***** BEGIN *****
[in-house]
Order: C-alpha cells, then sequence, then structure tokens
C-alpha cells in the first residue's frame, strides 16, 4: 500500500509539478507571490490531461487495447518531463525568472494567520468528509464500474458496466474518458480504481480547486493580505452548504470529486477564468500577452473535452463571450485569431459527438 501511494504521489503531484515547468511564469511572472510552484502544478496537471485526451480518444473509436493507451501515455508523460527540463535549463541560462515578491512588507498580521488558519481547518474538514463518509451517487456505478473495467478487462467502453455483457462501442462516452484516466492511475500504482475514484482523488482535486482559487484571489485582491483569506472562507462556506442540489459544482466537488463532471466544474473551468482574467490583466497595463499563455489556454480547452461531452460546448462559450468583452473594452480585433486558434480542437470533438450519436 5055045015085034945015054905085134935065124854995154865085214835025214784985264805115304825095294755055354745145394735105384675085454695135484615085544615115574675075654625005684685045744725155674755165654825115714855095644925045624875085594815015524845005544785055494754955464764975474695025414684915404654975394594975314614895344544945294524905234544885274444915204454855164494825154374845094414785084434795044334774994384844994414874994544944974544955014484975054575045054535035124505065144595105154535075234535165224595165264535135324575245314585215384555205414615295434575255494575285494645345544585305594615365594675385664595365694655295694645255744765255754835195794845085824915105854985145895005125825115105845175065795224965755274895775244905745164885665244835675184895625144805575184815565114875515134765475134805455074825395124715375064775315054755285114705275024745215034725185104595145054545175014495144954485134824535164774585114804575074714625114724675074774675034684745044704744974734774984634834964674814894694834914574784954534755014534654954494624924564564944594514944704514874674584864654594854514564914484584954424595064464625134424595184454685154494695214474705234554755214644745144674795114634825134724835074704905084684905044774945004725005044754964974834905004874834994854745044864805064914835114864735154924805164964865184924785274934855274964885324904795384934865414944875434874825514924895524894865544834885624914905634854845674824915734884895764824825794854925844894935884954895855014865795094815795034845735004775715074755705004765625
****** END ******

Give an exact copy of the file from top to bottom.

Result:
[in-house]
Order: C-alpha cells, then sequence, then structure tokens
C-alpha cells in the first residue's frame, strides 16, 4: 500500500509539478507571490490531461487495447518531463525568472494567520468528509464500474458496466474518458480504481480547486493580505452548504470529486477564468500577452473535452463571450485569431459527438 501511494504521489503531484515547468511564469511572472510552484502544478496537471485526451480518444473509436493507451501515455508523460527540463535549463541560462515578491512588507498580521488558519481547518474538514463518509451517487456505478473495467478487462467502453455483457462501442462516452484516466492511475500504482475514484482523488482535486482559487484571489485582491483569506472562507462556506442540489459544482466537488463532471466544474473551468482574467490583466497595463499563455489556454480547452461531452460546448462559450468583452473594452480585433486558434480542437470533438450519436 5055045015085034945015054905085134935065124854995154865085214835025214784985264805115304825095294755055354745145394735105384675085454695135484615085544615115574675075654625005684685045744725155674755165654825115714855095644925045624875085594815015524845005544785055494754955464764975474695025414684915404654975394594975314614895344544945294524905234544885274444915204454855164494825154374845094414785084434795044334774994384844994414874994544944974544955014484975054575045054535035124505065144595105154535075234535165224595165264535135324575245314585215384555205414615295434575255494575285494645345544585305594615365594675385664595365694655295694645255744765255754835195794845085824915105854985145895005125825115105845175065795224965755274895775244905745164885665244835675184895625144805575184815565114875515134765475134805455074825395124715375064775315054755285114705275024745215034725185104595145054545175014495144954485134824535164774585114804575074714625114724675074774675034684745044704744974734774984634834964674814894694834914574784954534755014534654954494624924564564944594514944704514874674584864654594854514564914484584954424595064464625134424595184454685154494695214474705234554755214644745144674795114634825134724835074704905084684905044774945004725005044754964974834905004874834994854745044864805064914835114864735154924805164964865184924785274934855274964885324904795384934865414944875434874825514924895524894865544834885624914905634854845674824915734884895764824825794854925844894935884954895855014865795094815795034845735004775715074755705004765625